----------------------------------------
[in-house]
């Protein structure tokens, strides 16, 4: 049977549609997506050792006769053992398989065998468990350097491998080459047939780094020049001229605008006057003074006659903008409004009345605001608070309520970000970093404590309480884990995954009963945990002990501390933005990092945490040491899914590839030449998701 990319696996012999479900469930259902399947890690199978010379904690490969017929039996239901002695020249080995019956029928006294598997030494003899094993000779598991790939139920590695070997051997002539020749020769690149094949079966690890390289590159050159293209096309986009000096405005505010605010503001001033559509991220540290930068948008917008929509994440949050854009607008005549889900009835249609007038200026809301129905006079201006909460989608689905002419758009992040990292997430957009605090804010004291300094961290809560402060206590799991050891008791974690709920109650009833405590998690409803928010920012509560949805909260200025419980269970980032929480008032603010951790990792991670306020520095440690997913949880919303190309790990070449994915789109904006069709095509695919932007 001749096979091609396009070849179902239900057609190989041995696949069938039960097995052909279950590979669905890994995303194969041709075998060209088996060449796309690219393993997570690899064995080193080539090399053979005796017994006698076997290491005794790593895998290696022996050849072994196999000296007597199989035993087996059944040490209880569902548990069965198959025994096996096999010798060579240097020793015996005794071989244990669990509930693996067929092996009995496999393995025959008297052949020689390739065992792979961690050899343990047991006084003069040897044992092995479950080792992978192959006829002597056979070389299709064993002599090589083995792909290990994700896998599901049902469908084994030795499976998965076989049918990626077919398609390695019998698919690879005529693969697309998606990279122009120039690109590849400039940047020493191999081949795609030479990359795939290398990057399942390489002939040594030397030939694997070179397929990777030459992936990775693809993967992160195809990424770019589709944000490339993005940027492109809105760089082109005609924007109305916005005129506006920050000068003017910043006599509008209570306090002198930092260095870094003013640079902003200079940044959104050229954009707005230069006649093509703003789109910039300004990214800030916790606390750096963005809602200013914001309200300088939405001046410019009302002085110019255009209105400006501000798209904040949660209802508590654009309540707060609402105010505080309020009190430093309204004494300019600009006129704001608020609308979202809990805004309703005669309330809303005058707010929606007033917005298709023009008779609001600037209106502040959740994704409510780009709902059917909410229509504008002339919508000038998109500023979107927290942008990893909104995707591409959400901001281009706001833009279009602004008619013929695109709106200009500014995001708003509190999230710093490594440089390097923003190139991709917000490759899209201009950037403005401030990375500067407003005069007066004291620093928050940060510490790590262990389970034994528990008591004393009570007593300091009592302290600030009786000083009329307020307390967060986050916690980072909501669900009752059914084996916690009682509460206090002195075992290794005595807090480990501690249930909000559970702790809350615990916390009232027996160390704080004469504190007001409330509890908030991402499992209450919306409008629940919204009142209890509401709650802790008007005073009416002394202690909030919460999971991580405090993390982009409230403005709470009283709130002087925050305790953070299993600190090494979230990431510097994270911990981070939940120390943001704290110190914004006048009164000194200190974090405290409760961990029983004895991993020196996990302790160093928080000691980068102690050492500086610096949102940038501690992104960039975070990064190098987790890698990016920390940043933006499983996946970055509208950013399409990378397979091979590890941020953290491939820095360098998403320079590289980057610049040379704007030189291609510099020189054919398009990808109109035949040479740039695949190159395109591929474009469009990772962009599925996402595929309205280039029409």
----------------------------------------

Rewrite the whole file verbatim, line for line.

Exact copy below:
[in-house]
């Protein structure tokens, strides 16, 4: 049977549609997506050792006769053992398989065998468990350097491998080459047939780094020049001229605008006057003074006659903008409004009345605001608070309520970000970093404590309480884990995954009963945990002990501390933005990092945490040491899914590839030449998701 990319696996012999479900469930259902399947890690199978010379904690490969017929039996239901002695020249080995019956029928006294598997030494003899094993000779598991790939139920590695070997051997002539020749020769690149094949079966690890390289590159050159293209096309986009000096405005505010605010503001001033559509991220540290930068948008917008929509994440949050854009607008005549889900009835249609007038200026809301129905006079201006909460989608689905002419758009992040990292997430957009605090804010004291300094961290809560402060206590799991050891008791974690709920109650009833405590998690409803928010920012509560949805909260200025419980269970980032929480008032603010951790990792991670306020520095440690997913949880919303190309790990070449994915789109904006069709095509695919932007 001749096979091609396009070849179902239900057609190989041995696949069938039960097995052909279950590979669905890994995303194969041709075998060209088996060449796309690219393993997570690899064995080193080539090399053979005796017994006698076997290491005794790593895998290696022996050849072994196999000296007597199989035993087996059944040490209880569902548990069965198959025994096996096999010798060579240097020793015996005794071989244990669990509930693996067929092996009995496999393995025959008297052949020689390739065992792979961690050899343990047991006084003069040897044992092995479950080792992978192959006829002597056979070389299709064993002599090589083995792909290990994700896998599901049902469908084994030795499976998965076989049918990626077919398609390695019998698919690879005529693969697309998606990279122009120039690109590849400039940047020493191999081949795609030479990359795939290398990057399942390489002939040594030397030939694997070179397929990777030459992936990775693809993967992160195809990424770019589709944000490339993005940027492109809105760089082109005609924007109305916005005129506006920050000068003017910043006599509008209570306090002198930092260095870094003013640079902003200079940044959104050229954009707005230069006649093509703003789109910039300004990214800030916790606390750096963005809602200013914001309200300088939405001046410019009302002085110019255009209105400006501000798209904040949660209802508590654009309540707060609402105010505080309020009190430093309204004494300019600009006129704001608020609308979202809990805004309703005669309330809303005058707010929606007033917005298709023009008779609001600037209106502040959740994704409510780009709902059917909410229509504008002339919508000038998109500023979107927290942008990893909104995707591409959400901001281009706001833009279009602004008619013929695109709106200009500014995001708003509190999230710093490594440089390097923003190139991709917000490759899209201009950037403005401030990375500067407003005069007066004291620093928050940060510490790590262990389970034994528990008591004393009570007593300091009592302290600030009786000083009329307020307390967060986050916690980072909501669900009752059914084996916690009682509460206090002195075992290794005595807090480990501690249930909000559970702790809350615990916390009232027996160390704080004469504190007001409330509890908030991402499992209450919306409008629940919204009142209890509401709650802790008007005073009416002394202690909030919460999971991580405090993390982009409230403005709470009283709130002087925050305790953070299993600190090494979230990431510097994270911990981070939940120390943001704290110190914004006048009164000194200190974090405290409760961990029983004895991993020196996990302790160093928080000691980068102690050492500086610096949102940038501690992104960039975070990064190098987790890698990016920390940043933006499983996946970055509208950013399409990378397979091979590890941020953290491939820095360098998403320079590289980057610049040379704007030189291609510099020189054919398009990808109109035949040479740039695949190159395109591929474009469009990772962009599925996402595929309205280039029409």